How Lucid Dreaming Improved My Creativity
Listen to this weeks episode of the Killer Innovations Podcast: Lucid Dreaming and Creativity
In the 1984 movie “Dreamscape” starring Dennis Quaid and Christopher Plummer , government researchers found a way to have people join another persons dream and then actively participate, and in some case disrupt it. The core of the movie is to use this new found ability to do both good and evil. After I watched the movie, I became enthralled with the idea behind the concept of film — lucid dreaming.
How Does Lucid Dreaming Relate to Personal Creativity?
Lucid dreams happen when the dreamer is aware they are in dream while also being aware that what they they are experiencing is not real life. Most people never experience it to the fullest, but some dreamers are able to take full advantage of lucid dreaming and control what they do and what happens around them. To many people — and to me — this sounds like a lot of fun.
But it’s about much more than fun. As a Wall Street Journal article explains, multiple studies have shown that frequent lucid dreamers are better at cognitive tasks that involve insight and thinking creatively. Intuitively, this makes sense. On countless occasions, I’ve woken up in the middle of the night with the faint memory of a great idea, but I could never quite grab it. Unfortunately, most people are like me and have a hard time realizing when they’re dreaming and then being able to play it back when they awake.
A few months ago, after reading up on the topic, I decided that I was going to experiment with lucid dreaming. Despite my best efforts, however, I found myself coasting through my dreams just the same as I always had, — unable to take control or experiment with my surroundings. I got frustrated.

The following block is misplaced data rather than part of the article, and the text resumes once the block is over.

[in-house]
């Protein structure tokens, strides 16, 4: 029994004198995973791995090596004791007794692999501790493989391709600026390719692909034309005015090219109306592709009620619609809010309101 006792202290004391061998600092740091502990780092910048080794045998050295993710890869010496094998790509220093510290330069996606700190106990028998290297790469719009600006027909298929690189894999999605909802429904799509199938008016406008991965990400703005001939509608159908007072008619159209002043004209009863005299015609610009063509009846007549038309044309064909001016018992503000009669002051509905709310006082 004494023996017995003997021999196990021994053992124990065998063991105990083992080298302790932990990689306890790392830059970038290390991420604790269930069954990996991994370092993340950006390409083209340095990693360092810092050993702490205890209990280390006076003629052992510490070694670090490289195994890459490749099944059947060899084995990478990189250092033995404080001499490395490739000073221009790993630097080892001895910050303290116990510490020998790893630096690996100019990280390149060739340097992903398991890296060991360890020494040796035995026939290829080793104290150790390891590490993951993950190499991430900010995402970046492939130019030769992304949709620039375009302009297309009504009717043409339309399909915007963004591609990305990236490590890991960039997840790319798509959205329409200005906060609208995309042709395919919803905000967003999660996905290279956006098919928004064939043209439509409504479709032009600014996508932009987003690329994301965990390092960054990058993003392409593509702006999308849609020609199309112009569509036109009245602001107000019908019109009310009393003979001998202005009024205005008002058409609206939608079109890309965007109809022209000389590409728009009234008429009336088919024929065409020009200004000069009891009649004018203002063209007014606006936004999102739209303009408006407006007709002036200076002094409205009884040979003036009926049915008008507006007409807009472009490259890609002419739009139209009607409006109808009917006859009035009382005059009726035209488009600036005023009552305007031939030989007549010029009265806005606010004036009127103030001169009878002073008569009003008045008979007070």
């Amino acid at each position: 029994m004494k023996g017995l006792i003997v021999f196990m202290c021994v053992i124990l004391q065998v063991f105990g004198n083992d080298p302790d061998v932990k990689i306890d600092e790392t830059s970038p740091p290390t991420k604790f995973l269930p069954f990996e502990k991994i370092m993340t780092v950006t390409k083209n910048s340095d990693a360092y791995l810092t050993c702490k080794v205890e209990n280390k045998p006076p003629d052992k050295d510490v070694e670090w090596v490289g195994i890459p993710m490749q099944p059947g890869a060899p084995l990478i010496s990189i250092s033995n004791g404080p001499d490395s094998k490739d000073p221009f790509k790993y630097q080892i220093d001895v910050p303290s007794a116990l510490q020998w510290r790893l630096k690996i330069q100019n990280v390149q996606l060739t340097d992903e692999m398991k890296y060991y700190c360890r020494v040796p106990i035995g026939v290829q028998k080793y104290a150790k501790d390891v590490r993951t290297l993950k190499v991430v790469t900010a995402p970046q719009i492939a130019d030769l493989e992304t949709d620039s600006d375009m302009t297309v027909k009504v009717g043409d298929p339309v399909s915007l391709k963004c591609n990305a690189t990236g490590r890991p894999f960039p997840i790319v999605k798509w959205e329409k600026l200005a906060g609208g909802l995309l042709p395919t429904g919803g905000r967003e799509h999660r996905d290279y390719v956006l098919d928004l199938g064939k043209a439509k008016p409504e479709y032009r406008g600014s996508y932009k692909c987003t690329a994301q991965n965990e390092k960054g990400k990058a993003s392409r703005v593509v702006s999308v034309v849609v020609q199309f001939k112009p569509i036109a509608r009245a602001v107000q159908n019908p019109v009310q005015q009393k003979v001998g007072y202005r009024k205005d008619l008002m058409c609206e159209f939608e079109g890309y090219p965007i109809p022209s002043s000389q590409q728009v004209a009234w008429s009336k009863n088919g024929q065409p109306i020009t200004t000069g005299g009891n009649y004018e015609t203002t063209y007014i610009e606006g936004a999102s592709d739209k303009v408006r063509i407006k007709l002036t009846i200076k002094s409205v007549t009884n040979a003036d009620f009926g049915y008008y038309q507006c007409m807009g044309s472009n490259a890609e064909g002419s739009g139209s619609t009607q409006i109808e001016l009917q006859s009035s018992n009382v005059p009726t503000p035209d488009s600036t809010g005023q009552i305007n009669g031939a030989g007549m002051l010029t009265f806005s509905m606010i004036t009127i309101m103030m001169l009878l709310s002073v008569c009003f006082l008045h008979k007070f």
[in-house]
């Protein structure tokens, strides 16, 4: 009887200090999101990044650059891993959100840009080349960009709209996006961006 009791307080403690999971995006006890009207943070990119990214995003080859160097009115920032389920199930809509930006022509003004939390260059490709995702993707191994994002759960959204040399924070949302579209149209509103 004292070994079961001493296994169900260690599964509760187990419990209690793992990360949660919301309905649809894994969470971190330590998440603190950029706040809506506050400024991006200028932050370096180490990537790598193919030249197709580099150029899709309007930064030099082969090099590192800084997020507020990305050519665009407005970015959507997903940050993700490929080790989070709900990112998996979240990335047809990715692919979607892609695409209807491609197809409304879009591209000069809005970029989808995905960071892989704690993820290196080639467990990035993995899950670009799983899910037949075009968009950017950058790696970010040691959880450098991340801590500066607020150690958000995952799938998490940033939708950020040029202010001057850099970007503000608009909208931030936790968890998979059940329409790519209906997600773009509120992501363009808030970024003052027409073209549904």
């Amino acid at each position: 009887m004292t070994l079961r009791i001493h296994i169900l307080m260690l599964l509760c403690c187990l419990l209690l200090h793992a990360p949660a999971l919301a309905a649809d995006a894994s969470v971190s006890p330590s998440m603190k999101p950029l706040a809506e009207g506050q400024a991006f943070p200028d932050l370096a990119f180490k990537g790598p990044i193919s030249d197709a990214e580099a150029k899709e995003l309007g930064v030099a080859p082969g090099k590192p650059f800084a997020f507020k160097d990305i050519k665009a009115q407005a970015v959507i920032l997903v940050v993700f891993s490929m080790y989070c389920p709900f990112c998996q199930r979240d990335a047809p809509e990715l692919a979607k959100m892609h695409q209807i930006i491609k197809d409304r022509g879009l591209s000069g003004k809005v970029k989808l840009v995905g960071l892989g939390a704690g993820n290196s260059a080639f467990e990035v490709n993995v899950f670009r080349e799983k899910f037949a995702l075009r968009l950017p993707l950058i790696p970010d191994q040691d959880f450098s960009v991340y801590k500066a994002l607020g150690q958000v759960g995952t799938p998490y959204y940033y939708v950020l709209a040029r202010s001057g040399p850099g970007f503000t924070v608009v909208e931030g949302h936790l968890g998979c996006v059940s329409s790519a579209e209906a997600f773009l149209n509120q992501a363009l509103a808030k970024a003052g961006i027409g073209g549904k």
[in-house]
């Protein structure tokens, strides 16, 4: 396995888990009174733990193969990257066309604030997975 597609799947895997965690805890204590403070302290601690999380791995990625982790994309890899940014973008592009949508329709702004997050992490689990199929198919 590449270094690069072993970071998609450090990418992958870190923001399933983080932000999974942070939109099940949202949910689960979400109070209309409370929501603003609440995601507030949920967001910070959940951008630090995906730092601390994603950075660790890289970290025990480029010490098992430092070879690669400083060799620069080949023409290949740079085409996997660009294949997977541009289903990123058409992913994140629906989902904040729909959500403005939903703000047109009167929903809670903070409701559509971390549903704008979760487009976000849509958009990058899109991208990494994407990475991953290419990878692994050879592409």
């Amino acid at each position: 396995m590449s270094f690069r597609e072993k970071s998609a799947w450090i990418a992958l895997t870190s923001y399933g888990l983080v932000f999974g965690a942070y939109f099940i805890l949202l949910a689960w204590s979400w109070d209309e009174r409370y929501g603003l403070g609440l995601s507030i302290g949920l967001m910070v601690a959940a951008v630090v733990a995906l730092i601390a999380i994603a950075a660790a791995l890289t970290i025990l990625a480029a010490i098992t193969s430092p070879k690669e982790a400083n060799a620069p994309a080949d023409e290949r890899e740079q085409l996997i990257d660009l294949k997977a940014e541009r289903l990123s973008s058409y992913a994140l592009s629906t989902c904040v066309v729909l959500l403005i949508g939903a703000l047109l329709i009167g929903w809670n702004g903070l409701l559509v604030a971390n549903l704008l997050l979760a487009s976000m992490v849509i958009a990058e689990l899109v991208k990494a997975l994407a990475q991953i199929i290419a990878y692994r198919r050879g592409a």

What was the problem?
The web abounds with instructions — some more metaphysical than others — on how to get into the lucid-dreaming game. The basics include getting into the habit of “reality checks” throughout your waking day such as looking at your hands so that you recognize any changes when you are in a dream state; — keeping a dream journal to get better at remembering your dreams; — and repeating a kind of mantra before you go to sleep: “I will remember my dream tonight; I am going to dream about _____.”
I tried all of these techniques, but found that I was having only limited success. I continued to wake up with the ghost of an idea sliding from my conscious mind, just out of reach. After a few weeks of this, I decided to try a new technique, which has always been a great jumping-off point when I feel stuck: the Socratic Method of using questions.
Essentially, the Socratic Method is about challenging your assumptions, and asking yourself open-ended questions.
Questions have unique power. When you are asked a question, you can’t stop yourself from asking it. For example, If I ask you:
“What is half of thirteen?”
You’re calculated the answer and are now back listening to me. You didn’t consciously tell yourself to solve the calculation, your brain did it automatically — all on its own.
So — could I frame a question just prior to to going sleep and will my subconscious actively try to answer it?
And the answer is — yes. I was gradually able to take more and more control in my dreaming life, using my questions as a catalyst. Once I was able to be consistent in my lucid-dreaming, the opportunities were endless. I saw new solutions to old problems and was able to grab some of those great ideas floating around in my subconscious that had been so elusive before.
Did it work every-time? Everyday? No. What I found was that the questions hung around and answers would come to me at some point in the future.
Lucid dreaming can be a great way to gain insight into problems you face during your waking life, and spur your personal creativity to new heights. And like everything in life, success often comes down to asking the right questions. By breaking down the barriers between your unconscious and conscious states, your mind is more free to challenge your own assumptions and answer your own questions in creative ways.
So — what is that one question you would love to have the answer for?
My advice — sleep on it.
Listen to this episode of the Killer Innovations Podcast: Lucid Dreaming and Creativity
- “Dreamscape” the movie: http://www.imdb.com/title/tt0087175
- WSJ Article “The Benefits of Lucid Dreaming” http://www.wsj.com/articles/the-benefits-of-lucid-dreaming-1407772779
- Instructions on lucid dreaming: http://www.wikihow.com/Lucid-Dream
- “How To Lucid Dream in 6 Essential Steps” http://www.collective-evolution.com/2013/11/03/the-wonderful-world-of-lucid-dreaming-what-it-is-and-how-to-do-it/
- Image Credit: iStock
- Music by Bensound